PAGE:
Tobold's Blog
Friday, May 29, 2009
 
You can't cheat at Lego!

This week my review of the microtransaction business model, with its good and bad incarnations, advantages and disadvantages, evoked several responses calling microtransactions "cheating". Now I would agree with that in the context of a competitive game, for example a PvP game. Microtransactions have no place in a good PvP game (but then, neither has time-based advancement). But most of the games I was talking about, like Free Realms or Luminary, are not PvP games, they are PvE games. A PvE game is not by nature competitive, and ideally is even cooperative. In a PvE game you "win" by setting yourself goals and achieving them. That isn't unlike setting yourself the goal to build Booty Bay out of Lego (thanks for the link goes to the MMO blogosphere's expert on Lego and parenting, Ancient Gaming Noob Wilhelm2451) and "winning" by achieving that goal. You can't cheat at Lego!

Note that Lego is a microtransaction game too. The more Lego stones you buy, the more ambitious projects you can build. You might set yourself a goal in Lego with a competitive purpose, trying to build something larger and more impressive than your brother for example, or to impress your school mates. But that doesn't mean Lego is a competitive game. And the same is true of PvE-centric MMORPGs, whether they have a microtransaction business model or a flat fee subscription. World of Warcraft is not a competitive game. It is just like Lego, in that you can perfectly well be content of just setting your own goals and achieving them. The fact that some players are very competitive about their WoW achievements doesn't change that.

World of Warcraft and other PvE MMORPGs can't possibly be competitive games, because being a competitive game necessitates that the game is fair to start with. That is not the case with MMORPGs. Advancement in World of Warcraft to a large extent depends on how much time you spent in that game. A new player starting WoW today and being able to only play 10 hours per week will never ever "catch up" with a veteran player who plays WoW for years and spends 100 hours per week in the game. Even if for some reason the new players was more skilled than the veteran.

So just like in Lego, in World of Warcraft you set yourself personal goals, whether that is reaching the next level or killing the next raid boss or hitting the gold cap, and you get a positive feeling of "winning" or "achievement" from reaching that goal. Unlike competitive games, other players achieving their goals in no way affects you achieving yours. There is no competition between the casual player trying to reach level 20 this weekend and Ensidia. There are other players around you, and you sure see their achievements as well, but you automatically disregard them if they are too far from your own goals, and not achievable by you. It might come to a shock to some raiders, but there are millions of non-raiding WoW players who don't envy the raiders at all. When you read stories of exceptional "achievements" in WoW, like the people who reached level 70 in TBC after 28 hours, or level 80 in WotLK even faster, you're more likely to consider them no-life losers than role models. Again it's like Lego, if one kid has rich parents who buy him the expensive pirate ship set, the other kids are perfectly capable to see how exactly he managed to build that fancy pirate ship, and he'll ultimately fail to impress them with his leet Lego building skillz.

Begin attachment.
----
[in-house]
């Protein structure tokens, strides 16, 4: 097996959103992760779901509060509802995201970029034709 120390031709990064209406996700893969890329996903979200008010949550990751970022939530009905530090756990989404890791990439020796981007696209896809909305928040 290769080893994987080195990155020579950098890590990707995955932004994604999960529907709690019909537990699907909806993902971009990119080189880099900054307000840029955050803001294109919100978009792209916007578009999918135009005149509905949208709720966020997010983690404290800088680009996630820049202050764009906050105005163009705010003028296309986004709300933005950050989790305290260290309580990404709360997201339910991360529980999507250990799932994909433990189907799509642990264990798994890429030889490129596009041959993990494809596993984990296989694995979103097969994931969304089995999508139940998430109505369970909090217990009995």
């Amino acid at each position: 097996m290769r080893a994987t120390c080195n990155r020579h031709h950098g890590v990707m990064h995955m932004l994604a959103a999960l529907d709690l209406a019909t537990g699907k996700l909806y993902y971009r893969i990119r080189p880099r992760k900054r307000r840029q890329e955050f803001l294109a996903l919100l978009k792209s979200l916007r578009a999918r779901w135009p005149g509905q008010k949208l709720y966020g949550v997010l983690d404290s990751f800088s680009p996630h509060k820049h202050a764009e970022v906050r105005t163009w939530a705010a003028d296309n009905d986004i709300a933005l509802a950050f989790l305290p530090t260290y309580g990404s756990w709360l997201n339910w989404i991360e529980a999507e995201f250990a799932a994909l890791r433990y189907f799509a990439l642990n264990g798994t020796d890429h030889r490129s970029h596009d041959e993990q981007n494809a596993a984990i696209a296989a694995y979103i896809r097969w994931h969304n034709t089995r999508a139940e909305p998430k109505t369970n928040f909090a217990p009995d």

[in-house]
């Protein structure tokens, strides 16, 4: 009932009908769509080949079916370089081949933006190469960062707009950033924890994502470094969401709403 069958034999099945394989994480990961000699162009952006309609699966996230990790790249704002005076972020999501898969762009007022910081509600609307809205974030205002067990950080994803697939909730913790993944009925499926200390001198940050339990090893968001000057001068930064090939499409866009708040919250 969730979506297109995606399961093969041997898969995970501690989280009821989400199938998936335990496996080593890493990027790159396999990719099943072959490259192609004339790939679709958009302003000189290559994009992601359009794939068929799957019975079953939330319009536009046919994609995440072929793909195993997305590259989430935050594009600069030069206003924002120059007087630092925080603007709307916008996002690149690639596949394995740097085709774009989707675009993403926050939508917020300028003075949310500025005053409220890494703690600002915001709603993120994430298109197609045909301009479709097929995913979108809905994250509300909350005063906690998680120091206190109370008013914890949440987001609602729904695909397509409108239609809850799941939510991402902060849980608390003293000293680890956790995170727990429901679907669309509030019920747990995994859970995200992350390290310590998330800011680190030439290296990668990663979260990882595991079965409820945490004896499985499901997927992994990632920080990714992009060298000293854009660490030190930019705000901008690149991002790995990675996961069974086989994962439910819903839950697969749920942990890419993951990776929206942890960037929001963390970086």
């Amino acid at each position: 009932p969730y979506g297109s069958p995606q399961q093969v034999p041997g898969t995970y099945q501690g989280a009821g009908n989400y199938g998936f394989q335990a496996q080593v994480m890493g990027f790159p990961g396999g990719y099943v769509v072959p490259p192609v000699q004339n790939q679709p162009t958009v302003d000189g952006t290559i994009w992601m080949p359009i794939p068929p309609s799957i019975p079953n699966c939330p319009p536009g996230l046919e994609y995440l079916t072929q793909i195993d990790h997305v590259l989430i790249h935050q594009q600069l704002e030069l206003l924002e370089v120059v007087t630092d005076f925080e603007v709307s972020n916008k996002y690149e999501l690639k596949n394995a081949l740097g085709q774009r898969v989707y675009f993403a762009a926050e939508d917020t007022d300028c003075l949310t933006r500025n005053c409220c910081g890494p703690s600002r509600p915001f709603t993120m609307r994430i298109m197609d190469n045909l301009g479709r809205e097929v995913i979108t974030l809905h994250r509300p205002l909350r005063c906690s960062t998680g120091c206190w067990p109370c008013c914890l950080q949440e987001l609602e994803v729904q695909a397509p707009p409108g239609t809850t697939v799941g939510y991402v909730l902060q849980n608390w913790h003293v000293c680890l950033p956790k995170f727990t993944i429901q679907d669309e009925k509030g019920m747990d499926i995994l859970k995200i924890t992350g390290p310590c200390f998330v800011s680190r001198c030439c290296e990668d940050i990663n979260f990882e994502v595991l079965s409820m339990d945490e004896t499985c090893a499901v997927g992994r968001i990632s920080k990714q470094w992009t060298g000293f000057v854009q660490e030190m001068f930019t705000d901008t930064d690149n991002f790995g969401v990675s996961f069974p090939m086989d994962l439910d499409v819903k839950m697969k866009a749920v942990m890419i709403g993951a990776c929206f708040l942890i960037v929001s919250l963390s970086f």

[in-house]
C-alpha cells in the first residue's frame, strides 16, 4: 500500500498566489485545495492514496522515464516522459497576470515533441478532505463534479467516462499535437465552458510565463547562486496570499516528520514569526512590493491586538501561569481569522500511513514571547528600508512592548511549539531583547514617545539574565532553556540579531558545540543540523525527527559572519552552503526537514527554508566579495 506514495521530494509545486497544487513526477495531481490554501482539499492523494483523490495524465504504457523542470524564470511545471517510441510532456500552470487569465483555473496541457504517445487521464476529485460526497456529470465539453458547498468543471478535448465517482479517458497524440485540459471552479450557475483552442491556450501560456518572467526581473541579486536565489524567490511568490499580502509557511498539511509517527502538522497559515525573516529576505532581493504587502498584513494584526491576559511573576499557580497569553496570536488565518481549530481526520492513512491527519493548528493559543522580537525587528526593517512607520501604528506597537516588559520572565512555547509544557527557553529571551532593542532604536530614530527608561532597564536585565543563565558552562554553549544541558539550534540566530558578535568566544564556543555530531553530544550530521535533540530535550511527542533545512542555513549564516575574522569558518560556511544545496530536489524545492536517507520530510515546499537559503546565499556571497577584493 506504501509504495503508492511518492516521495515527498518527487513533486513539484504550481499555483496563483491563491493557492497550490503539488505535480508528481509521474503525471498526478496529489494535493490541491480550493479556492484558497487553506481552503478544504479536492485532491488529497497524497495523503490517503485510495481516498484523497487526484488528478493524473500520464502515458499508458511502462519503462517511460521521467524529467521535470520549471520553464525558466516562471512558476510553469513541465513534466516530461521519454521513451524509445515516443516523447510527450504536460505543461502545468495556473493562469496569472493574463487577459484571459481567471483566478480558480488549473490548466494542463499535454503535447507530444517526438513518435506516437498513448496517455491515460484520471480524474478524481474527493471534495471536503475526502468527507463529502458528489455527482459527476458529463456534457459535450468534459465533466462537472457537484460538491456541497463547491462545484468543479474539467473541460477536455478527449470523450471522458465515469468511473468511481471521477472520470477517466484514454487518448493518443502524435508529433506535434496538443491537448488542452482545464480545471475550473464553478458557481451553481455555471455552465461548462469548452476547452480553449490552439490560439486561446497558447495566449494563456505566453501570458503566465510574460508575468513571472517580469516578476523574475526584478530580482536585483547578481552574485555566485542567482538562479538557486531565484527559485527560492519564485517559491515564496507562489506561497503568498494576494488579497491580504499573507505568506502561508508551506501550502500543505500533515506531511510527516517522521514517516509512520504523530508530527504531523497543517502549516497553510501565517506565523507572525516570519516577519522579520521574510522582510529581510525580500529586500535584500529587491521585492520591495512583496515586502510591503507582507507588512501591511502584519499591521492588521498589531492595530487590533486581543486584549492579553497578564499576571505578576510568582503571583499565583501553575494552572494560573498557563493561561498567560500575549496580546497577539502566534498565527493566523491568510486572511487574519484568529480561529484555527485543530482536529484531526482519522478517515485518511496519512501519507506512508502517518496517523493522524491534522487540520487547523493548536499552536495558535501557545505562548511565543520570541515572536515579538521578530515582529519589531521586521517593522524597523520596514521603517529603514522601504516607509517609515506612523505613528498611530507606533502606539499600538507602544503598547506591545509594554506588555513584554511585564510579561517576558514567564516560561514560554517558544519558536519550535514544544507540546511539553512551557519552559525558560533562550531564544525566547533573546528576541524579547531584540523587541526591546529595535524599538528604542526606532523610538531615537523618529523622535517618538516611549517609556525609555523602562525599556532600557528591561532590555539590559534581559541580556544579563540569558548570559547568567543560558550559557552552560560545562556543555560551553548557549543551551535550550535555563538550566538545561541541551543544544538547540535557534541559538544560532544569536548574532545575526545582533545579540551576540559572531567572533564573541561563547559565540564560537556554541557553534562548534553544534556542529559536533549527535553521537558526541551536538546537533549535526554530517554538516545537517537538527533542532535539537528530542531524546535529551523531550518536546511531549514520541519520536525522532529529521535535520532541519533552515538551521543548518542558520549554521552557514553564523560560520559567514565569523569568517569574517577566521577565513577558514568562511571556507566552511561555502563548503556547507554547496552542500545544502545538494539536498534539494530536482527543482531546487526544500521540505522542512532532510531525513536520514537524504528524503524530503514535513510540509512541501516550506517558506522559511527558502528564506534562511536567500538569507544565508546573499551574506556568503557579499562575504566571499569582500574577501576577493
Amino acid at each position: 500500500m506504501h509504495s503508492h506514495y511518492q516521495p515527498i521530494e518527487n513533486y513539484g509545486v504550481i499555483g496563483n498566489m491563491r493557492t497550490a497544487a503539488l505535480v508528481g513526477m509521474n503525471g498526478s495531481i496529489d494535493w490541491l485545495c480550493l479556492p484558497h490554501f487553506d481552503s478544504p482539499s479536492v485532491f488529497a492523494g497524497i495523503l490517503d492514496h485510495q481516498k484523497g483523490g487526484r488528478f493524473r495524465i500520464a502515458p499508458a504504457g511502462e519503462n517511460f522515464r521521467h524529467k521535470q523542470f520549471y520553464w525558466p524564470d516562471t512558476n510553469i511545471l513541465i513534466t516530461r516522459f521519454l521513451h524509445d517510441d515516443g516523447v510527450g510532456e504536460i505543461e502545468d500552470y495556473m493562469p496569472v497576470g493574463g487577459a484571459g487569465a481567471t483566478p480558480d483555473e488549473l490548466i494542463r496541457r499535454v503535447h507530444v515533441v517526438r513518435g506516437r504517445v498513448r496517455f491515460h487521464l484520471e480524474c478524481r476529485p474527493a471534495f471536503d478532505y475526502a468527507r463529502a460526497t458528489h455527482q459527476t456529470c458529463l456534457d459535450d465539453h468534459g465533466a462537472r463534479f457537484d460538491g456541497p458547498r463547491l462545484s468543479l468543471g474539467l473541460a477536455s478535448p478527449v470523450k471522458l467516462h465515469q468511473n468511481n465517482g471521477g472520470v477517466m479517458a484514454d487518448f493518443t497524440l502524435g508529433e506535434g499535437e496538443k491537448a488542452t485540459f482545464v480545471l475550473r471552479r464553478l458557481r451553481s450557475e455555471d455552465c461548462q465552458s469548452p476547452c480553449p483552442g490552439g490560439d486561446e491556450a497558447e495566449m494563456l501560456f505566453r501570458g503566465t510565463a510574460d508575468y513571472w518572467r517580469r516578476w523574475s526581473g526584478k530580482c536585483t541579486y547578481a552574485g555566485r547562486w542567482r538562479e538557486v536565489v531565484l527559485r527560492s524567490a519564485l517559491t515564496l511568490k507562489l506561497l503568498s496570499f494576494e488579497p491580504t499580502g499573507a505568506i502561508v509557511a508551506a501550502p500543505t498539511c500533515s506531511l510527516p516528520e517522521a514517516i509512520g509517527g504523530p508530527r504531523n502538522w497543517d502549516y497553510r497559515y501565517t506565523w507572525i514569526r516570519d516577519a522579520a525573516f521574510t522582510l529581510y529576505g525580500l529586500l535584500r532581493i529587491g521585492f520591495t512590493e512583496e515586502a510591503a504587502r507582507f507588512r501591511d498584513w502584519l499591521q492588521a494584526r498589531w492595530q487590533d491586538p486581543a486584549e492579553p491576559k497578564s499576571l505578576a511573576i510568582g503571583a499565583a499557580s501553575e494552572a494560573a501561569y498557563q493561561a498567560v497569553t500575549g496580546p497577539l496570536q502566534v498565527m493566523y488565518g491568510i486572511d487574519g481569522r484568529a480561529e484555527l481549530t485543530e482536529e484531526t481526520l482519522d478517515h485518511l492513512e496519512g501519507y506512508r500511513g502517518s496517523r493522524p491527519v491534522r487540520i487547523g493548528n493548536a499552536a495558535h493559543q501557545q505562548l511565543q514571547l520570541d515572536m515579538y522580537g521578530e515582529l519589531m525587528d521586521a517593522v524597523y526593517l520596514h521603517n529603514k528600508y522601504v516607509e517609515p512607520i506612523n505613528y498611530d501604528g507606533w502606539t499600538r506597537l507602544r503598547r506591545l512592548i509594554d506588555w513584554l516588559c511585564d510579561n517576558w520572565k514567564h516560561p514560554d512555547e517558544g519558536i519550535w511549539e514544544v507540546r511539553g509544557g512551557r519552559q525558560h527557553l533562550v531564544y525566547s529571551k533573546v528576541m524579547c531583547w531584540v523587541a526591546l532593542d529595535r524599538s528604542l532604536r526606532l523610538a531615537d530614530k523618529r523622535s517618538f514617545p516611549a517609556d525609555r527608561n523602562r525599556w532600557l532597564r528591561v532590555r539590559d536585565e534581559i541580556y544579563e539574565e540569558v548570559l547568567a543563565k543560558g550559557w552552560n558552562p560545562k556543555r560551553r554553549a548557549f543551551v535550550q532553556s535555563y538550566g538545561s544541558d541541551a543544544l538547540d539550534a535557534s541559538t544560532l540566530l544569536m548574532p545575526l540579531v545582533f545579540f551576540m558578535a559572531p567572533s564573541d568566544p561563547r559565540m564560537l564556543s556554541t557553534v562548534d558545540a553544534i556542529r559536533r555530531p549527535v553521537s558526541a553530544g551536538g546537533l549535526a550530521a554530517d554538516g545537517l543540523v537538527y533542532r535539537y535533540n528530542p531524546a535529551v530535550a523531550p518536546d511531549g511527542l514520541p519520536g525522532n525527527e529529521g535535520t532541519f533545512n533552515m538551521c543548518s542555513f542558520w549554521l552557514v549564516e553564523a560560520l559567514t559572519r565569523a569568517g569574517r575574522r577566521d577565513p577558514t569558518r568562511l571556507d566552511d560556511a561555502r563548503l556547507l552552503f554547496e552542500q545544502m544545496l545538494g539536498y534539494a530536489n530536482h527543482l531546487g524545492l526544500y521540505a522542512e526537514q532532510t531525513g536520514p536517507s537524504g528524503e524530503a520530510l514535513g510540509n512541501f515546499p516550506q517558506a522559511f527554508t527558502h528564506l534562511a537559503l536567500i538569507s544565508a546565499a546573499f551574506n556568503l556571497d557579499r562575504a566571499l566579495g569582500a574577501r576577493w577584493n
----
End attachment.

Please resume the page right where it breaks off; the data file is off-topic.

And that is why microtransactions work. If that mount or glowing sword is only available for cash, parading it in front of other players only demonstrates you have cash. Of course other players might wish they had more cash, but they'll never admire you for your leet microtransaction skillz. The more clever ones even realize that your glowing sword is subsidizing their Free2Play game, thus there is little bad blood. It takes a particular mean and envious mindset to consider everyone who drives past you in a Mercedes as a "cheater", and the same is true in microtransaction games. You know where that mount or glowing sword came from, and that is it. As long as that other player isn't beating you in PvP with that glowing sword, you're not really affected by it. You can't cheat in a PvE game any more than you can cheat at Lego.
Comments:
You sound very sure that PvE isn't competitive. I don't believe that to be the case. I'll give some examples:

1. Playing the economy. It's PvE, but definitely competitive. And if RMT itens could let someone claim a crafting monopoly on some item then it has definitely affected the PvE game.

2. Raiding. Raid groups can and do compete for recruits, server firsts, and boasting rights.

3. Guilds. Guilds compete for members. This is more true in some games than others but if you look at a game where lower level members can actively help the guild then there is competition involved.

I honestly think that any time you get any multiplayer game, whether it involves cooperative or competitive play, there will be competition.
 
Players creating their own competitions is not the same as the game being competitive. If you play a real competitive game like chess, the victory condition is part of the rules. You can't declare yourself the winner because you managed to transform a pawn into a queen, because that is not the victory condition of chess.